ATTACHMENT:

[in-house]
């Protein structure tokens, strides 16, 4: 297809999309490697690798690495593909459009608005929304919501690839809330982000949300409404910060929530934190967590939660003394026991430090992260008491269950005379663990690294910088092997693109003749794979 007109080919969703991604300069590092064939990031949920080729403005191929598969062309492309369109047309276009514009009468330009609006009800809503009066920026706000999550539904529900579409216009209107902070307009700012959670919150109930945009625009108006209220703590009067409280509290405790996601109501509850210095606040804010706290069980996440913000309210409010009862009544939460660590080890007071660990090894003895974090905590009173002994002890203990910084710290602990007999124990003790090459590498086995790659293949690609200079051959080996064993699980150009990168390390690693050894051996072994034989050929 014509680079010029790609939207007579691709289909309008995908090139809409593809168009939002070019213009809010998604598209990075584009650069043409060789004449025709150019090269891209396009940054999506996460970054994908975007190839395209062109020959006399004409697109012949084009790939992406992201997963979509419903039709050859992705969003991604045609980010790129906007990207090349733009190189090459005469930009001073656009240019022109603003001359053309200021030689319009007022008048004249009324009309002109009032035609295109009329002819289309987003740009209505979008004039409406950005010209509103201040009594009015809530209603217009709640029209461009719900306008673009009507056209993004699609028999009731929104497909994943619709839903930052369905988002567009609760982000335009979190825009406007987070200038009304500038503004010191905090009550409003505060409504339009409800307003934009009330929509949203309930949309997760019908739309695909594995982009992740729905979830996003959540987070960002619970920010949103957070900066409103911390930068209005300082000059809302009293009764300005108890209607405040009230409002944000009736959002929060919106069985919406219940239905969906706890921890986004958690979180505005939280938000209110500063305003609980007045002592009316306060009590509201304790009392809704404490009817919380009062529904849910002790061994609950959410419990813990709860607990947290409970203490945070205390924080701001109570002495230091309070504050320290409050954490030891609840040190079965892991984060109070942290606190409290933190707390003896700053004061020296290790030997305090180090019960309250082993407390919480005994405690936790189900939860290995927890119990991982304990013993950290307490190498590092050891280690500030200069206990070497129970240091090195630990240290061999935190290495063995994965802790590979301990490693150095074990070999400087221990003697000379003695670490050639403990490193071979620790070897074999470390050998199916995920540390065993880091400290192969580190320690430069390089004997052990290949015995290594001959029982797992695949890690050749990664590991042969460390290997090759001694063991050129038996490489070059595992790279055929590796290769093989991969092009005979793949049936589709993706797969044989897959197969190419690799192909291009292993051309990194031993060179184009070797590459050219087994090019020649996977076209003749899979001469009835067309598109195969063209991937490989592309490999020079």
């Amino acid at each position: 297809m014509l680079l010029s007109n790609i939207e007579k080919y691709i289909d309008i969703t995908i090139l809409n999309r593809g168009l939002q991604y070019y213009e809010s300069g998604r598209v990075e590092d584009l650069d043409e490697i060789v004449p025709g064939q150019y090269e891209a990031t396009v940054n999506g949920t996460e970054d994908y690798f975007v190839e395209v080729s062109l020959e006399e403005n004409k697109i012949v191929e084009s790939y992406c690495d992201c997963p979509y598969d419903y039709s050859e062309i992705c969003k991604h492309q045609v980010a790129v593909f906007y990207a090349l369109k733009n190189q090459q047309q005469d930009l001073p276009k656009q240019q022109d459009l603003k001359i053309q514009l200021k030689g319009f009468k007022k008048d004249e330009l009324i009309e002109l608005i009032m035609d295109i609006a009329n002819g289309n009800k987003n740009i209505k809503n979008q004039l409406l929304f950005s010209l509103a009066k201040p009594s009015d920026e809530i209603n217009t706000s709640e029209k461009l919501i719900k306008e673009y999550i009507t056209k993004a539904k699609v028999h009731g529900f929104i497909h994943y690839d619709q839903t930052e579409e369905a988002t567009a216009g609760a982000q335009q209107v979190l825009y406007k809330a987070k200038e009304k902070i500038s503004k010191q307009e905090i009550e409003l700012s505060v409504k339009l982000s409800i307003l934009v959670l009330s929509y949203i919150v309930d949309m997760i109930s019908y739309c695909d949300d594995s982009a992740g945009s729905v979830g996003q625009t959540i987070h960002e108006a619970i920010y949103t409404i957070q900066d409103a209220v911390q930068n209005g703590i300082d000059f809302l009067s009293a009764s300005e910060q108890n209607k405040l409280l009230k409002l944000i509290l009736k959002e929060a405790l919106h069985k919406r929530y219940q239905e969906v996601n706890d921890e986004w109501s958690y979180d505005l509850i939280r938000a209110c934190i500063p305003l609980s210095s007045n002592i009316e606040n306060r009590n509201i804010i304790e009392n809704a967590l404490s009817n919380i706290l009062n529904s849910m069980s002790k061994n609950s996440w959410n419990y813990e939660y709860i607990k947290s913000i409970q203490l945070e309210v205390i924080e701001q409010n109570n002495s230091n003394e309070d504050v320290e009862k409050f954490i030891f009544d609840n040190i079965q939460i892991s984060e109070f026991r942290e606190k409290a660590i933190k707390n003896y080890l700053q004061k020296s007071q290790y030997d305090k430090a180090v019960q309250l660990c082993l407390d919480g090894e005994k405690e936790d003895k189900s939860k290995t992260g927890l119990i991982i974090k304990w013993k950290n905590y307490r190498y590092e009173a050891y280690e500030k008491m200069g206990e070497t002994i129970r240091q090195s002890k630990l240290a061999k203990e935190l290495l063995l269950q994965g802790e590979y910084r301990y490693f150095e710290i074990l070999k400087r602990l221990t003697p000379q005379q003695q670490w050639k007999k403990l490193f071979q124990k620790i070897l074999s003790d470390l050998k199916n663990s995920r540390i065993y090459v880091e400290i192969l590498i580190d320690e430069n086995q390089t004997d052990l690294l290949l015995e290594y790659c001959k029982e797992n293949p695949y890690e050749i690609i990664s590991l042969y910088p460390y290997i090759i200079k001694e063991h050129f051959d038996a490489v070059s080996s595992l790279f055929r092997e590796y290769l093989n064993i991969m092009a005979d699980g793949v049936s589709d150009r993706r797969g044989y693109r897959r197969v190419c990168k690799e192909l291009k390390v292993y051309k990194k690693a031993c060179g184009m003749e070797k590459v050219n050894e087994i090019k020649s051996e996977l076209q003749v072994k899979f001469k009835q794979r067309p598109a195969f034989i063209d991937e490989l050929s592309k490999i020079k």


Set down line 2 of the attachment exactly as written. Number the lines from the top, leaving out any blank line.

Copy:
């Protein structure tokens, strides 16, 4: 297809999309490697690798690495593909459009608005929304919501690839809330982000949300409404910060929530934190967590939660003394026991430090992260008491269950005379663990690294910088092997693109003749794979 007109080919969703991604300069590092064939990031949920080729403005191929598969062309492309369109047309276009514009009468330009609006009800809503009066920026706000999550539904529900579409216009209107902070307009700012959670919150109930945009625009108006209220703590009067409280509290405790996601109501509850210095606040804010706290069980996440913000309210409010009862009544939460660590080890007071660990090894003895974090905590009173002994002890203990910084710290602990007999124990003790090459590498086995790659293949690609200079051959080996064993699980150009990168390390690693050894051996072994034989050929 014509680079010029790609939207007579691709289909309008995908090139809409593809168009939002070019213009809010998604598209990075584009650069043409060789004449025709150019090269891209396009940054999506996460970054994908975007190839395209062109020959006399004409697109012949084009790939992406992201997963979509419903039709050859992705969003991604045609980010790129906007990207090349733009190189090459005469930009001073656009240019022109603003001359053309200021030689319009007022008048004249009324009309002109009032035609295109009329002819289309987003740009209505979008004039409406950005010209509103201040009594009015809530209603217009709640029209461009719900306008673009009507056209993004699609028999009731929104497909994943619709839903930052369905988002567009609760982000335009979190825009406007987070200038009304500038503004010191905090009550409003505060409504339009409800307003934009009330929509949203309930949309997760019908739309695909594995982009992740729905979830996003959540987070960002619970920010949103957070900066409103911390930068209005300082000059809302009293009764300005108890209607405040009230409002944000009736959002929060919106069985919406219940239905969906706890921890986004958690979180505005939280938000209110500063305003609980007045002592009316306060009590509201304790009392809704404490009817919380009062529904849910002790061994609950959410419990813990709860607990947290409970203490945070205390924080701001109570002495230091309070504050320290409050954490030891609840040190079965892991984060109070942290606190409290933190707390003896700053004061020296290790030997305090180090019960309250082993407390919480005994405690936790189900939860290995927890119990991982304990013993950290307490190498590092050891280690500030200069206990070497129970240091090195630990240290061999935190290495063995994965802790590979301990490693150095074990070999400087221990003697000379003695670490050639403990490193071979620790070897074999470390050998199916995920540390065993880091400290192969580190320690430069390089004997052990290949015995290594001959029982797992695949890690050749990664590991042969460390290997090759001694063991050129038996490489070059595992790279055929590796290769093989991969092009005979793949049936589709993706797969044989897959197969190419690799192909291009292993051309990194031993060179184009070797590459050219087994090019020649996977076209003749899979001469009835067309598109195969063209991937490989592309490999020079």